Caterpillar, Inc. v. Williams, 482 U.S. 386, 392 (1987)).1 Thus, “[u]nder the plain terms
of § 1441(a), in order to properly remove [this action] pursuant to that provision, [Mr.
Stooksbury] must demonstrate that original subject-matter jurisdiction lies in the federal
courts.” Syngenta Crop Protection, Inc. v. Henson, 537 U.S. 28, 33 (2002).
Mr. Stooksbury fails to meet this burden. See Long v. Bando Mfg. of Am., Inc.,
201 F.3d 754, 757 (6th Cir. 2000) (“The burden of showing that the district court has
original jurisdiction is on the party seeking removal.”). In his notice of removal, Mr.
Stooksbury asserts that “[t]he claim at issue arises from [d]efendant Stooksbury’s
execution of the underlying federal Judgment,” and that this Court has “ancillary,
supplemental and/or enforcement jurisdiction” [Id.].2 He cites Epperson v. Entertainment
Express, Inc., 242 F.3d 100 (2d Cir. 2001), Thomas, Head, & Greisen Employees Trust v.
Buster, 95 F.3d 1449 (9th Cir. 1996), Dewey v. West Fairmont Gas Coal Co., 123 U.S.
329 (1887), and Empire Lighting Fixture Co., Inc. v. Practical Lighting Fixture Co., Inc.,
20 F.2d 295 (2d Cir. 1927), all of which generally discuss the concept that federal courts
possess ancillary jurisdiction over post-judgment fraudulent conveyance actions because
federal courts may assert authority over non-federal claims when needed to give effect to
Because they implicate federalism concerns, statutes conferring removal jurisdiction are
to be strictly construed, Brierly v. Alusuisse Flexible Packaging, Inc., 184 F.3d 527, 534 (6th Cir.
1999), and all doubts regarding the removal petition must be resolved against removal, Queen ex
rel. Province of Ont. v. City of Detroit, 874 F.2d 332, 339 (6th Cir. 1989).
Mr. Stooksbury does not assert that one of the grounds set forth in 28 U.S.C. §§ 1331 or
1332 provides a basis for jurisdiction, and the Court finds that this case neither presents a federal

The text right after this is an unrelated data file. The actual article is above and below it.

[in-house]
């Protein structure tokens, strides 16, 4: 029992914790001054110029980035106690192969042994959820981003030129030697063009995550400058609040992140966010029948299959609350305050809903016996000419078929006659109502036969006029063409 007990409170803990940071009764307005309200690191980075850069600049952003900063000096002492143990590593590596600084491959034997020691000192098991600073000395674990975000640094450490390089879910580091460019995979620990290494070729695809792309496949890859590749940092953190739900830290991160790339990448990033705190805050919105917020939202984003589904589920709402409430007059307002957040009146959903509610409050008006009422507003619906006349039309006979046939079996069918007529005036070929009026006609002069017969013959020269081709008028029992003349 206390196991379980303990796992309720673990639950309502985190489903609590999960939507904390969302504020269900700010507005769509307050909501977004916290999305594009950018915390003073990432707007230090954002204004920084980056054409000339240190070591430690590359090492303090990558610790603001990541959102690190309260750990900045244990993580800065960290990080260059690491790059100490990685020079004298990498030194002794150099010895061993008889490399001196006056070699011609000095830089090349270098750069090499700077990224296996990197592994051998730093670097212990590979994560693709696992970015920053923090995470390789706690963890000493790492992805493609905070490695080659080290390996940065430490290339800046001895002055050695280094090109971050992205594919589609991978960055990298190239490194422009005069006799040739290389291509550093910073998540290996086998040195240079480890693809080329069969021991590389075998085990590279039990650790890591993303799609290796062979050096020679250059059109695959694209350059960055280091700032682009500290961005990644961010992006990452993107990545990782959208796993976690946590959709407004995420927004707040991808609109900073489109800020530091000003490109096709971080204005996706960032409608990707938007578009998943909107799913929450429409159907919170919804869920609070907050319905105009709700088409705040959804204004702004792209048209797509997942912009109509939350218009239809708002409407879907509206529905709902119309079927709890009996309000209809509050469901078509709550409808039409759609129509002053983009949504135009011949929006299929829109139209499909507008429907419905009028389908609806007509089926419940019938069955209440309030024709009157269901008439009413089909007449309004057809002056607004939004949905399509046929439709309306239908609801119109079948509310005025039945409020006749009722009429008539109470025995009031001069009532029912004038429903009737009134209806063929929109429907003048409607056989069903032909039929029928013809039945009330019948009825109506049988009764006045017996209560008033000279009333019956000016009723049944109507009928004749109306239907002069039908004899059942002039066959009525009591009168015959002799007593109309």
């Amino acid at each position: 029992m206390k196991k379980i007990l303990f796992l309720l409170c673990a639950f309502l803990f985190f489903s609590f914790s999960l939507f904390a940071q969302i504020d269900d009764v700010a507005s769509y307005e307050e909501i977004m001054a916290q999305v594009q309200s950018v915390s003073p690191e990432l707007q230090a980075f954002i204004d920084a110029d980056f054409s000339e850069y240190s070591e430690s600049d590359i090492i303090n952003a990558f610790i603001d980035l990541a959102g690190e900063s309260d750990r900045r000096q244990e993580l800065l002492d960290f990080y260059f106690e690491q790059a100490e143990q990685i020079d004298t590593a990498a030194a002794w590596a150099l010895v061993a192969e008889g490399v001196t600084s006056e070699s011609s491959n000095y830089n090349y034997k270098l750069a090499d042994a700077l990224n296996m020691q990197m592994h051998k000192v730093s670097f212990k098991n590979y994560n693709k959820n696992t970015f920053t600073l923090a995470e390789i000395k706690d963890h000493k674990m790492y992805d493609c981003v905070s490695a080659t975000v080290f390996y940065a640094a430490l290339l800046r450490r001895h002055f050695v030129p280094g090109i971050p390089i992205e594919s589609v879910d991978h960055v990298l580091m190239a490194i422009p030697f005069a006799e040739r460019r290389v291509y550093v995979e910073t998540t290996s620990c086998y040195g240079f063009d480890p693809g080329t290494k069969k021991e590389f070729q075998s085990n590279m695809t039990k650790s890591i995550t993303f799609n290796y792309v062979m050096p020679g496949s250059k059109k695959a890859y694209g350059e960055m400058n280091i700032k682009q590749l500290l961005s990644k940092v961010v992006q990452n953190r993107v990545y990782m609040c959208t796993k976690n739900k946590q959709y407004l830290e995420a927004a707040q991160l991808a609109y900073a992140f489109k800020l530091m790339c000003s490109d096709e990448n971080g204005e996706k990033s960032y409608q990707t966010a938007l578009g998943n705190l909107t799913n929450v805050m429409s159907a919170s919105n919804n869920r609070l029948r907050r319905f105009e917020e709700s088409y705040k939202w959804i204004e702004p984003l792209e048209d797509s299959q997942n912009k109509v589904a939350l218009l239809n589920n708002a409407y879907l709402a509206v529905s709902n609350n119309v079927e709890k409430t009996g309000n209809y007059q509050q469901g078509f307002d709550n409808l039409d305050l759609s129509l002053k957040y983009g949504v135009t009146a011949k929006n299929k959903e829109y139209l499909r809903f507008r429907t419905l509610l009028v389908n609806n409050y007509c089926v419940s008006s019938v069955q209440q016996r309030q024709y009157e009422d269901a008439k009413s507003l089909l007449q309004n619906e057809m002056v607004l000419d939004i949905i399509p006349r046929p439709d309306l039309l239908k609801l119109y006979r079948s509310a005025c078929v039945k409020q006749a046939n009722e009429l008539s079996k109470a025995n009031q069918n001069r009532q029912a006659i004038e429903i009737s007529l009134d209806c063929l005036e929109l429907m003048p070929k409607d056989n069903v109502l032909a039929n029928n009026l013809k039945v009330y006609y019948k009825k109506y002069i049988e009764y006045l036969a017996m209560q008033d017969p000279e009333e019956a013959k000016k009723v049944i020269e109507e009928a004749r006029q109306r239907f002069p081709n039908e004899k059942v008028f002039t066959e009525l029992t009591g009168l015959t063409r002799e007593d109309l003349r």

question nor involves diverse parties.
their judgments [See Docs. 1, 6]. None of these cases, however, involve removal and are
therefore distinguishable from this case.
Nonetheless, Mr. Stooksbury cannot remove this action on the basis of ancillary or
The Supreme Court has announced that “[a]ncillary
jurisdiction . . . cannot provide the original jurisdiction that [a defendant] must show in
order to qualify for removal under § 1441.” Syngenta, 537 U.S. at 34; see also City of
Warren, 495 F.3d at 286 n.2 (“Ancillary jurisdiction is insufficient to support removal.”).
This is because “a court must have jurisdiction over a case or controversy before it may
assert jurisdiction over ancillary claims.” Id. (quoting Peacock v. Thomas, 516 U.S. 349,
Likewise, the Sixth Circuit has instructed that “[t]he supplemental-
jurisdiction statute[, 28 U.S.C. § 1367,] is not a source of original subject-matter
jurisdiction, and a removal petition therefore may not base subject-matter jurisdiction on
The Supreme Court explained:
“[A]ncillary jurisdiction typically involves claims by a defending party
haled into court against his will, or by another person whose rights might
be irretrievably lost unless he could assert them in an ongoing action in a
federal court.” Ancillary jurisdiction may extend to claims having a
factual and logical dependence on “the primary lawsuit,” but that primary
lawsuit must contain an independent basis for federal jurisdiction. The
court must have jurisdiction over a case or controversy before it may
assert jurisdiction over ancillary claims. In a subsequent lawsuit involving
claims with no independent basis for jurisdiction, a federal court lacks the
threshold jurisdictional power that exists when ancillary claims are
asserted in the same proceeding as the claims conferring federal
jurisdiction. Consequently, claims alleged to be factually interdependent
with and, hence, ancillary to claims brought in an earlier federal lawsuit
will not support federal jurisdiction over a subsequent lawsuit.
Peacock, 516 U.S. at 355 (citations omitted).
the supplemental-jurisdiction statute.” Ahearn v. Charter Twp. of Bloomfield, 100 F.3d
451, 456 (6th Cir. 1996) (citations omitted).
Because Mr. Stooksbury has failed to demonstrate that this Court has original
jurisdiction, Plaintiff’s Motion for Remand to Blount County, Tennessee Chancery Court
[Doc. 3] will be GRANTED, and this case will be REMANDED to the Chancery Court
for Blount County, Tennessee.4
s/ Thomas A. Varlan
UNITED STATES DISTRICT JUDGE
Mr. Ross filed a motion to dismiss after removing this action [Doc. 5]. In light of the
Court’s ruling, that motion [Doc. 5] will be DENIED as moot.